Plant Guide to
Bayside Trail, Cabrillo National Monument, San Diego

This is a working list, about which I make no guarantees at all until I officially release it. Use at your own risk!

Some of the identifications below were based on dead plant remnants from the previous year, due to the drought in 2002 and 2004. Unfortunately, I didn't make it here in 2003 to see how the trail looks in a normal rainfall year.

The intro needs to be updated from the 2004 fieldwork.

Introduction and Explanation of Plant Trail Guides

Highlights of This Trail
Plant Communities and Floristics
Fieldwork Dates and Summary of List Changes With Time
Botanical Trip Reports
The Plant Guide
Comments On Specific Species


Cabrillo National Monument is a stunningly beautiful spot, with great views of the city of San Diego, the harbor, and the mountains. You can see the Coronado Islands in Mexico, 15-20 miles south, and north all the way to Mount San Gorgonio, ~110 miles away.

Cabrillo National Monument has a number of attractions. Of course, the star of the show is Juan Cabrillo and his "discovery" of Point Loma in 1542. The old lighthouse, built in 1854 but abandoned in 1891 for a better location under the fog layer, is in great shape and can be toured. Searchlight bunkers, control stations to direct gunfire, and gun batteries, part of the Army's defense system for San Diego Harbor, are in evidence everywhere. Tidepools are the main attraction of the eastern side of the peninsula.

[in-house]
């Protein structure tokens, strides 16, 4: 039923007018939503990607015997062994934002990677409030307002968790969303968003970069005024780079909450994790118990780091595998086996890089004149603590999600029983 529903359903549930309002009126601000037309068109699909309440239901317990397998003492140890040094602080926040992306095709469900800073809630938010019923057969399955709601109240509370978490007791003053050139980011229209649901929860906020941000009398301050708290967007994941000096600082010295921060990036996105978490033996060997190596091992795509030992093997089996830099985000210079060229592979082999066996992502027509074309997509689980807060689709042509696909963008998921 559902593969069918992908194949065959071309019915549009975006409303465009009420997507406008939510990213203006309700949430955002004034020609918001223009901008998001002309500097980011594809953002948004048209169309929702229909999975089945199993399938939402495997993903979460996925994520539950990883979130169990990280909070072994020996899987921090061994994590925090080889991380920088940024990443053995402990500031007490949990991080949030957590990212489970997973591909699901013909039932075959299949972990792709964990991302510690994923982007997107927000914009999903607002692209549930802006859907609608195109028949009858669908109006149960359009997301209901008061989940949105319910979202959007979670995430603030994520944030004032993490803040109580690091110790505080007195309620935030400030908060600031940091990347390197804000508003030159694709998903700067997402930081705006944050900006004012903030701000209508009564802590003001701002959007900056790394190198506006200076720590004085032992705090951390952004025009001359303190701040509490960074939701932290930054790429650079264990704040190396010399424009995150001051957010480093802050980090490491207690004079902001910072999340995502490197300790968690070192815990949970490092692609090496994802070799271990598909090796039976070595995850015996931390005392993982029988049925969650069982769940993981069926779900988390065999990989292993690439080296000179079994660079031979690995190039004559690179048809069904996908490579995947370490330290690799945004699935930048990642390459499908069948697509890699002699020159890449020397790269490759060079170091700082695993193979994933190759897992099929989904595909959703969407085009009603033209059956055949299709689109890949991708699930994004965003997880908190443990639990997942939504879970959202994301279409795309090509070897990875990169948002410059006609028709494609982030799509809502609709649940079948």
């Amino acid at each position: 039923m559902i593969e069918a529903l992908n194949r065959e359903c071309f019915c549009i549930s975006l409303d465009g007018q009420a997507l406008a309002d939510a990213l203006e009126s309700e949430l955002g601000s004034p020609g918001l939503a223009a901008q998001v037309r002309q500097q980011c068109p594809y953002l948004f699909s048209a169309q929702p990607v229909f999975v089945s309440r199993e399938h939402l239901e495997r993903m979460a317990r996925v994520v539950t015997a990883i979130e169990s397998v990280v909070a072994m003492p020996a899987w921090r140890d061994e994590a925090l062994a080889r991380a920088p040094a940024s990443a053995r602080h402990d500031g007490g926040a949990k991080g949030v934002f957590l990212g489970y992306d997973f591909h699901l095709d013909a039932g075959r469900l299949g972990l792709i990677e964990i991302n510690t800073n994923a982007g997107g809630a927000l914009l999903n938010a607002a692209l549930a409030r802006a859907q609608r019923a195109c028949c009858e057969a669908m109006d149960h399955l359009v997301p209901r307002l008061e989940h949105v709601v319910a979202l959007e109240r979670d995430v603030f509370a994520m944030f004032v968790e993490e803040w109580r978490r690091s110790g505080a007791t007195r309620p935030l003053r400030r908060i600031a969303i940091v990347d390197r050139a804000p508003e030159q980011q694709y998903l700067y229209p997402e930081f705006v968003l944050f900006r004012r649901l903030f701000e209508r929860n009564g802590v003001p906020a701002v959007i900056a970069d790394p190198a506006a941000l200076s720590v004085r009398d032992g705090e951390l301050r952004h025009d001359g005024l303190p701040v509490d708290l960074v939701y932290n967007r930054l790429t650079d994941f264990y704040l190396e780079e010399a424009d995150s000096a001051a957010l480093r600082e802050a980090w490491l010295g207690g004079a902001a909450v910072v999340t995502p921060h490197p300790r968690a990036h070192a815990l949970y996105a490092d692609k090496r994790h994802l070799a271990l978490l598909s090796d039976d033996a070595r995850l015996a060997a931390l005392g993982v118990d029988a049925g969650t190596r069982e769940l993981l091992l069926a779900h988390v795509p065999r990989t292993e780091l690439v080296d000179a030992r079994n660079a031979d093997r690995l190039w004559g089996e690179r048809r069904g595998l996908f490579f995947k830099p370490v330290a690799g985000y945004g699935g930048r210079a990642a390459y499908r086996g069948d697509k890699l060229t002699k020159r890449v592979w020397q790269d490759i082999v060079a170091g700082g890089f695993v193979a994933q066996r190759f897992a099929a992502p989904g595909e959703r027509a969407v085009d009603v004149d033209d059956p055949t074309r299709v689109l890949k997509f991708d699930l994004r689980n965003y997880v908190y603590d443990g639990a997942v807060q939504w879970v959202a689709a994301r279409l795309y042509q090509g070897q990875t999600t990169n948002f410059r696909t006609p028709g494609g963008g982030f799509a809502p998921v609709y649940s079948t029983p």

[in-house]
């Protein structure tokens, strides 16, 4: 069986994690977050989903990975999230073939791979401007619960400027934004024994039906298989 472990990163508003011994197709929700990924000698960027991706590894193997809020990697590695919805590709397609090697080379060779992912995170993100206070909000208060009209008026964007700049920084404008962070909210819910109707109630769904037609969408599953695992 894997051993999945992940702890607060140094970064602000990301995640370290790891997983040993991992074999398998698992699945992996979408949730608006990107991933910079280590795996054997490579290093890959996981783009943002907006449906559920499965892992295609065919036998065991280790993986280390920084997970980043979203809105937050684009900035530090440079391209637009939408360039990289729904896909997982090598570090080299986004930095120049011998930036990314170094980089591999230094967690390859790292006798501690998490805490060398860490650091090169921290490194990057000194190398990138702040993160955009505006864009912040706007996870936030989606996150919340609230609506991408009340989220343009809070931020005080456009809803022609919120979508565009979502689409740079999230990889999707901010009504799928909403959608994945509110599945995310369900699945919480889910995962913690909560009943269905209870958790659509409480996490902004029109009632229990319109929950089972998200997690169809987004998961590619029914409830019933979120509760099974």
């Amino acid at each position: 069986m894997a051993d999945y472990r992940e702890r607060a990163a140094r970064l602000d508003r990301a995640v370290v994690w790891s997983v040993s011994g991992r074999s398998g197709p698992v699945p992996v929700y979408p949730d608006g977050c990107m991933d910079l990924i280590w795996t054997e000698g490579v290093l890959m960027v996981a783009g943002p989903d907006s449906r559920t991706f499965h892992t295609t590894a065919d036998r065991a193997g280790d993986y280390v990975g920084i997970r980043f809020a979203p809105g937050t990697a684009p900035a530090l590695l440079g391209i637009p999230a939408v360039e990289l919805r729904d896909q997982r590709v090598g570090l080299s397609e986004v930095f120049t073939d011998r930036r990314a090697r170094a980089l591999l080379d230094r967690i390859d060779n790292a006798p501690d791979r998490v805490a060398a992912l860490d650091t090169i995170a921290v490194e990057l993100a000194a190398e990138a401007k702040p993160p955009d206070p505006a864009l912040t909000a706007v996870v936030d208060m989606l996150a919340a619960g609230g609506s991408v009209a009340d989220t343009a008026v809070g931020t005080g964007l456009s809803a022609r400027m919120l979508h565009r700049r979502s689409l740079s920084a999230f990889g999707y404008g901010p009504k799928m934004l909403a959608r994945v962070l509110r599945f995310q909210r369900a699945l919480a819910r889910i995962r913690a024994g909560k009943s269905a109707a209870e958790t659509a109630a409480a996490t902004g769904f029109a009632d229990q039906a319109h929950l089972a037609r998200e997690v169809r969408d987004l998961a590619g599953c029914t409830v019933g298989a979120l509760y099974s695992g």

For botanists, the Bayside Trail, on the east side of the peninsula, is the main attraction. This is a short, easy, beautiful trail that winds from near the Point Loma Lighthouse down the east side of Point Loma, overlooking San Diego Bay, Coronado Island, and downtown San Diego. These sights, and activity in the harbor such as the coming and going of military aircraft, cruise ships, and submarines, sometimes provide stiff competition for the plants! The trail has a remarkable number of informative signs along the way, with many illustrations identifying the plants and animals of the area.

This trail also covers some of the Point Loma Ecological Reserve, which surrounds and includes the Monument.

Directions to Cabrillo National Monument: